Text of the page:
|Spartan 7W Executive|
|Spartan Executive NC17633|
|Role||Personal luxury transport|
|National origin||United States|
|Manufacturer||Spartan Aircraft Company|
|First flight||March 8, 1936|
|Produced||1936 - 1940|
The Spartan 7W Executive is a cabin monoplane aircraft that was produced by the Spartan Aircraft Company during the late 1930s and early 1940s. The 7W features an all-metal fuselage, as well as a retractable undercarriage. The 7W Executive was popular with affluent buyers worldwide.
Designed expressly for the executive market, the Spartan Executive was configured for both performance and comfort. Built during the Great Depression, the 7W was the brainchild of company-founder William G. Skelly of Skelly Oil who desired a fast, comfortable aircraft to support his tastes and those of his rich oil-executive colleagues. Through a series of acquisitions, J. Paul Getty took over ownership of the Spartan Aircraft Company in 1935, and directed its fortunes from that point to 1968.
The interior of the 7W is spacious and features 18 in (46 cm) of slide-back seat room for front-seat passengers, arm rests, ash trays, dome lighting, deep cushions, cabin heaters, ventilators, soundproofing, large windows, and interior access to the 100 lb (45 kg) capacity luggage compartment. The interior can be configured for four or five passengers.
The 10th airframe in the production run was modified into a military demonstrator, the Spartan 7W-F, incorporating two forward-firing .30 calibre machine guns mounted on the port side near the firewall and firing through the propeller arc through a synchronized mechanism. A further modification was to provide a gunner's station at a dorsal hatch on the roof with a windscreen and machine gun fitted. Provision was also made for bomb racks under the wings.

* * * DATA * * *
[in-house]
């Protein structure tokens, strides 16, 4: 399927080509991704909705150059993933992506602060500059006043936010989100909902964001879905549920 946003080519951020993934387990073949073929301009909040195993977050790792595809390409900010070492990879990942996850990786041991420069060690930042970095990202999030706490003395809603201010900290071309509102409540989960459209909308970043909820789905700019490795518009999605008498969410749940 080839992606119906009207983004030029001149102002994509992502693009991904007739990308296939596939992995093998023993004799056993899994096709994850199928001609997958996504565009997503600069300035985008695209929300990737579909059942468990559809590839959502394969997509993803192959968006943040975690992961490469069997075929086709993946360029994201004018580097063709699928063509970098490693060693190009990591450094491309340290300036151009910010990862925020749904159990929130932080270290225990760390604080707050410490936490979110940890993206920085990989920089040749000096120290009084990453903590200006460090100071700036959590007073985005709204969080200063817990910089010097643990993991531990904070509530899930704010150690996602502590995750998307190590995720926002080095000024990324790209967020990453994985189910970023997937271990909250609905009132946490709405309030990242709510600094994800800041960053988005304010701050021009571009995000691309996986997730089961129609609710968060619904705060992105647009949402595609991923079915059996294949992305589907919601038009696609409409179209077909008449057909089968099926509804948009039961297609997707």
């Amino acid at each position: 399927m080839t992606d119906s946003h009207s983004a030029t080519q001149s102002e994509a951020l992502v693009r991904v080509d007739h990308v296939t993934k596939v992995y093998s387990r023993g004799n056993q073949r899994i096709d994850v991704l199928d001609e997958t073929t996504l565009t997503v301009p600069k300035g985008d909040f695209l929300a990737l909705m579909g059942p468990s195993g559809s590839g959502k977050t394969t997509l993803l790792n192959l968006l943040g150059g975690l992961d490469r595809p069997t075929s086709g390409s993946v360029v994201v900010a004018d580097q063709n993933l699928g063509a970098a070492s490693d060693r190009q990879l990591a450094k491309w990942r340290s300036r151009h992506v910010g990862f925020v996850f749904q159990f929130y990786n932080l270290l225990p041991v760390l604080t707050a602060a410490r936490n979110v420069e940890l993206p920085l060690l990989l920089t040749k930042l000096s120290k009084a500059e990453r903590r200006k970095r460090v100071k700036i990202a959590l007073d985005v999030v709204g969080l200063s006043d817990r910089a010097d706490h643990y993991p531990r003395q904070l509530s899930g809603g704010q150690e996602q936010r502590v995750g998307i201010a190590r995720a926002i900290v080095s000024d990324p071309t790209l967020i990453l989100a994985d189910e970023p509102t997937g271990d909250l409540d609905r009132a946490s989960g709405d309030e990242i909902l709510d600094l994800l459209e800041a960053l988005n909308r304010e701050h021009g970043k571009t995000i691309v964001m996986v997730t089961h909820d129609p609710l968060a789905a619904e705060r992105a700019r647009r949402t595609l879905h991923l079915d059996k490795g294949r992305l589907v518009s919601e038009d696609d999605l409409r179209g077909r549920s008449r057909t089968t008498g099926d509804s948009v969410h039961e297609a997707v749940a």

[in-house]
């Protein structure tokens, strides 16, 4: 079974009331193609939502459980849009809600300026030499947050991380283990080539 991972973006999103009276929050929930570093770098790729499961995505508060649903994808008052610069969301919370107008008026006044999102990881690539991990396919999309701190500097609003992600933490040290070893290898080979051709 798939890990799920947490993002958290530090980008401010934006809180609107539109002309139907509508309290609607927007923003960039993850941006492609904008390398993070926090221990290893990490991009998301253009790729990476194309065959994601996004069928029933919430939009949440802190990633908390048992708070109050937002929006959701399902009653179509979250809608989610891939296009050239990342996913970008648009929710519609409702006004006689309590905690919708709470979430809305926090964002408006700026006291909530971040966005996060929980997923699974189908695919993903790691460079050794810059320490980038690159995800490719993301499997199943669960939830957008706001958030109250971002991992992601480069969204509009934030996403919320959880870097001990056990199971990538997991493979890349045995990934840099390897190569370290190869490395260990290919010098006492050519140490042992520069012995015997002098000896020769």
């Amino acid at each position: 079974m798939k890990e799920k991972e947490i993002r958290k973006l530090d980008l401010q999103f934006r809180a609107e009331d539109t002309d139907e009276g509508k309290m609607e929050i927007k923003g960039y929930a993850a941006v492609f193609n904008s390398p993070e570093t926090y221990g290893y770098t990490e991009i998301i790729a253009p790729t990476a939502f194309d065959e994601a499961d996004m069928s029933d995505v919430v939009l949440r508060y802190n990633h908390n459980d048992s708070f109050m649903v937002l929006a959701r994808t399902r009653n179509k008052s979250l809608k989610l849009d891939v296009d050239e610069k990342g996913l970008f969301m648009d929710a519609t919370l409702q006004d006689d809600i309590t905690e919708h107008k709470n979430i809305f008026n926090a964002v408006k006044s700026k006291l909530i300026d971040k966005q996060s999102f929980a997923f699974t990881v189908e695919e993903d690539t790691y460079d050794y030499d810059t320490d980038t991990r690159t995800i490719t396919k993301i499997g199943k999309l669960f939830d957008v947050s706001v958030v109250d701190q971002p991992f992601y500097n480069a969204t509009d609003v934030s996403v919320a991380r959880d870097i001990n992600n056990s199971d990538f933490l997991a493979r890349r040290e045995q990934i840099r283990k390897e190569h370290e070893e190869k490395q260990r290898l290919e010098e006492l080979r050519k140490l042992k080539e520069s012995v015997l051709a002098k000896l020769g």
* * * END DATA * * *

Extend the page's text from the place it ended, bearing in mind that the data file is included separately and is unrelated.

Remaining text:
The military experiment was short-lived and the aircraft was reverted to a stock model and sold to aviatrix Arlene Davis who entered the Executive (NC17605) in the 1939 Bendix Air Races. Davis was the first woman to complete the race flying solo, and took the high-performance aircraft to fifth place.
Including the 7X prototypes, 36 7W Executives were built before production was halted in 1940. Following up on a modified Spartan Executive military demonstrator, a two-seat military variant of the 7W Executive, named the Spartan 8W Zeus, was developed. The aircraft featured a greenhouse canopy covering a tandem cockpit and was powered by a more powerful 600 hp (447 kW) Pratt & Whitney Wasp engine. A small production run of four or five examples was made but with no official interest, the project waned.
In 1942, a total of 16 7W Executives were impressed into military service with the United States Army Air Corps. The 7Ws served as executive transports for military staff as the UC-71.
A post-World War II effort to rekindle interest in the Executive series, under the re-branded Spartan 12-W designation, failed to gain interest. Only one Model 12 was completed, and today is part of the Tulsa Air and Space Museum & Planetarium collection.
In August 2018 a total of 17 model 7Ws were still registered with the Federal Aviation Administration in the United States.
Notable owners of 7Ws included aircraft designer and aviator Howard Hughes, wealthy industrialist J. Paul Getty, [Note 1] and King Ghazi of Iraq. King Ghazi's Spartan Executive was designated "Eagle of Iraq" and was outfitted with his Coat of Arms, an extra-luxurious interior and customized features.
Data from EAA Spartan 
Three examples based in Montreal, formerly Royal Air Force examples used in California.
The second prototype was exported to China and serialed 1309. It was damaged beyond repair and captured by the Japanese who displayed it along with other captured Chinese aircraft.
At least one example was received by the LAPE (Líneas Aéreas Postales Españolas) to be used as an airliner marked as EC-AGM until requisitioned by the Spanish Republican Air Force and marked as 30+74. It was later captured by the Nationalists. Several others were purchased by the Republicans.
One example (AX666) was built for King Ghazi of Iraq. Used by No. 1 Photographic Reconnaissance Unit RAF. Three examples with serials KD100, KD101 and KD102 were used in California for flight training.[page needed]
16 examples impressed from civil owners. All but two survived to return to civil service.
Aircraft of comparable role, configuration, and era